The Law Society has renewed its warning about the potential problems of leaving the EU without an agreement on a future relationship in the wake of last night's House of Commons vote.
The decision by the House of Commons to reject the Brexit deal negotiated with the EU leaves three possible ways forward, the Society said. The prime minister could ask for Article 50 of the Treaty of European Union to be extended and then seek a new round of negotiations; deadlock in parliament could see the UK moving towards a new referendum or a general election; or the UK could leave on 29 March without a deal.
The Society urged politicians to avoid the no-deal scenario. 'We’ve been very clear from the outset that a no deal scenario would be extremely challenging for the UK legal profession, which is – after all – such a vital part of the UK economy and a facilitator of global Britain as a trading entity,' a spokesperson said. 'But it would also introduce opaqueness where previously there has been clarity – for example in relation to a whole range of rights enjoyed currently by our citizens.'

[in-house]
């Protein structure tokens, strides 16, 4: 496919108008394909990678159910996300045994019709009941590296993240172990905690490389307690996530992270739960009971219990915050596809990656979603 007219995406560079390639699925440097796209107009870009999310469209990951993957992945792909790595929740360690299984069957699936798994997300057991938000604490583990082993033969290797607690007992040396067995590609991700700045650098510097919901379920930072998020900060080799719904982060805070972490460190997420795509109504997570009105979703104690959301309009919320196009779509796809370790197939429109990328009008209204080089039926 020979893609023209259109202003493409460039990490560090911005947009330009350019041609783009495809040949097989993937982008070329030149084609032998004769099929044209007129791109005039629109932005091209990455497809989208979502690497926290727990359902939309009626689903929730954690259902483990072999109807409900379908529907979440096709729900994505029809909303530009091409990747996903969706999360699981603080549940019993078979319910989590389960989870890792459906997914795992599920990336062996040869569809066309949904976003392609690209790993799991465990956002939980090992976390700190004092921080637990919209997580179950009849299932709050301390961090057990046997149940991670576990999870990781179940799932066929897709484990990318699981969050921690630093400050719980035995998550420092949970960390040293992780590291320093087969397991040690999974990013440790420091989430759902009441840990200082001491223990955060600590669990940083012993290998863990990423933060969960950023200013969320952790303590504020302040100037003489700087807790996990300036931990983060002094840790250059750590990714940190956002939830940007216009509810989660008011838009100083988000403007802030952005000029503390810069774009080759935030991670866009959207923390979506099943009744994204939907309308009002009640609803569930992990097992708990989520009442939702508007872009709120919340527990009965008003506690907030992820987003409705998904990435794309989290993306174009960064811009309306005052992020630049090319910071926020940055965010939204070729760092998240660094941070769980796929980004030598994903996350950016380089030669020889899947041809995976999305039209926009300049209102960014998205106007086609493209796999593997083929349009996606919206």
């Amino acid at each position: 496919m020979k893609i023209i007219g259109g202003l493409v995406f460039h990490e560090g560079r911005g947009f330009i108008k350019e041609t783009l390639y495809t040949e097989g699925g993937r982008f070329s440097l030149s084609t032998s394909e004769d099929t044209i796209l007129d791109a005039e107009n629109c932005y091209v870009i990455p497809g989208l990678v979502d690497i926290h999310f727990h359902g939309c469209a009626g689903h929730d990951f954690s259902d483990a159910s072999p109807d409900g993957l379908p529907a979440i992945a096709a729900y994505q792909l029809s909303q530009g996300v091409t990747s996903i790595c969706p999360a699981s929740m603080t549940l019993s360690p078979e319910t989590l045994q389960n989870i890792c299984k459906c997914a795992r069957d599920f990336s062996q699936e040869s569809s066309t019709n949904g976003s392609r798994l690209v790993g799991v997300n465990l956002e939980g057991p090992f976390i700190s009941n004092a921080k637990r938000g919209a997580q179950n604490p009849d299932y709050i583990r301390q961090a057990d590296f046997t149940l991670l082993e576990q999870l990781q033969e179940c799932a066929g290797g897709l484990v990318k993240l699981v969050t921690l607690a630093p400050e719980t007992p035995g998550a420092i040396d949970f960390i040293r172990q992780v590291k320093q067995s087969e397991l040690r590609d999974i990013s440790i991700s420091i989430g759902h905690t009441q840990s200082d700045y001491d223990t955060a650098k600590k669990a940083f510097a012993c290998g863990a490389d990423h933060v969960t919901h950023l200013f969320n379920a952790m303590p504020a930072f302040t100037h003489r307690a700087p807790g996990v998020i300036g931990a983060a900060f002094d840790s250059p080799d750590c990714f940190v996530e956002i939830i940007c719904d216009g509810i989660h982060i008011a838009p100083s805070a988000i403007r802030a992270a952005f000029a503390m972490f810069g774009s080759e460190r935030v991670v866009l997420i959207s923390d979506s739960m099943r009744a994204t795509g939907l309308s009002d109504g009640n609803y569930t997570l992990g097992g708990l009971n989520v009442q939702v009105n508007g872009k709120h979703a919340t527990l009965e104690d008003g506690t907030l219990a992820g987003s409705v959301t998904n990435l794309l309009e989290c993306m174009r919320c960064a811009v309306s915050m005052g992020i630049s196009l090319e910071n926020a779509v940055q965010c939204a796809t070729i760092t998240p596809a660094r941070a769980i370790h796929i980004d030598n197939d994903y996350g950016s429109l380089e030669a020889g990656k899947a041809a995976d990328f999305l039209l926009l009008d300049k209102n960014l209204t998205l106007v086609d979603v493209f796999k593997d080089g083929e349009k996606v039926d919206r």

Resolution mechanisms available to EU citizens and entities will no longer apply if the UK leaves without a deal, the spokesperson pointed out. 'People travelling in the EU from Britain may need international driving licences, may no longer benefit from agreements abolishing roaming charges for mobile phones or face high costs for emergency medical help if they fall ill and lack the proper insurance. Life for individuals, for families and for business would get a whole lot more complex. That’s why we’re calling on politicians from across the divide to come together to work to avert a national crisis.'
Guidance on Brexit and the legal sector is available on the Law Society's website.